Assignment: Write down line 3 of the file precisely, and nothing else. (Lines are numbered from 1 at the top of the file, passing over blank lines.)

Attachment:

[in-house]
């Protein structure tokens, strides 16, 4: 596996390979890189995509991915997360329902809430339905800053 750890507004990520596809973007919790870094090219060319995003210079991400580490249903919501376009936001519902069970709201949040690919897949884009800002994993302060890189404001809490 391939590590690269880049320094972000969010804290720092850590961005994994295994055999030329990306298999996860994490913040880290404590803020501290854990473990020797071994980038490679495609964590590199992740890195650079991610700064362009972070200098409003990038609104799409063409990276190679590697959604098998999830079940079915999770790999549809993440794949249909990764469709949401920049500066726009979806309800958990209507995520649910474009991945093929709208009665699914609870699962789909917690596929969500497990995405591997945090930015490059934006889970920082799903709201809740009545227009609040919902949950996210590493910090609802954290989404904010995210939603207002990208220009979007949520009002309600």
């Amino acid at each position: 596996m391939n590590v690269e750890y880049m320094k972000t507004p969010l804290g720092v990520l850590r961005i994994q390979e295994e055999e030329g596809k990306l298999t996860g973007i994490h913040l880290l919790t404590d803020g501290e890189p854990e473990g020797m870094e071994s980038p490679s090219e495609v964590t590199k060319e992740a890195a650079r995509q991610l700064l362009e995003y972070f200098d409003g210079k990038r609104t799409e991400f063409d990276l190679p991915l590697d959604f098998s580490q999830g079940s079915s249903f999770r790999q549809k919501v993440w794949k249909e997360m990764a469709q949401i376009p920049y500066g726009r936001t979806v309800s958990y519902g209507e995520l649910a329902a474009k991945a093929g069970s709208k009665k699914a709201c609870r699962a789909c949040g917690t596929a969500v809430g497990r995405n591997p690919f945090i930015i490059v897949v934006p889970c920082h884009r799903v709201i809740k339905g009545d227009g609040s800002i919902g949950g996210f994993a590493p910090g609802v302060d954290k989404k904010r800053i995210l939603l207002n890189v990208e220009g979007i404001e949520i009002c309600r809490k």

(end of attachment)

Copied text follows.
């Amino acid at each position: 596996m391939n590590v690269e750890y880049m320094k972000t507004p969010l804290g720092v990520l850590r961005i994994q390979e295994e055999e030329g596809k990306l298999t996860g973007i994490h913040l880290l919790t404590d803020g501290e890189p854990e473990g020797m870094e071994s980038p490679s090219e495609v964590t590199k060319e992740a890195a650079r995509q991610l700064l362009e995003y972070f200098d409003g210079k990038r609104t799409e991400f063409d990276l190679p991915l590697d959604f098998s580490q999830g079940s079915s249903f999770r790999q549809k919501v993440w794949k249909e997360m990764a469709q949401i376009p920049y500066g726009r936001t979806v309800s958990y519902g209507e995520l649910a329902a474009k991945a093929g069970s709208k009665k699914a709201c609870r699962a789909c949040g917690t596929a969500v809430g497990r995405n591997p690919f945090i930015i490059v897949v934006p889970c920082h884009r799903v709201i809740k339905g009545d227009g609040s800002i919902g949950g996210f994993a590493p910090g609802v302060d954290k989404k904010r800053i995210l939603l207002n890189v990208e220009g979007i404001e949520i009002c309600r809490k």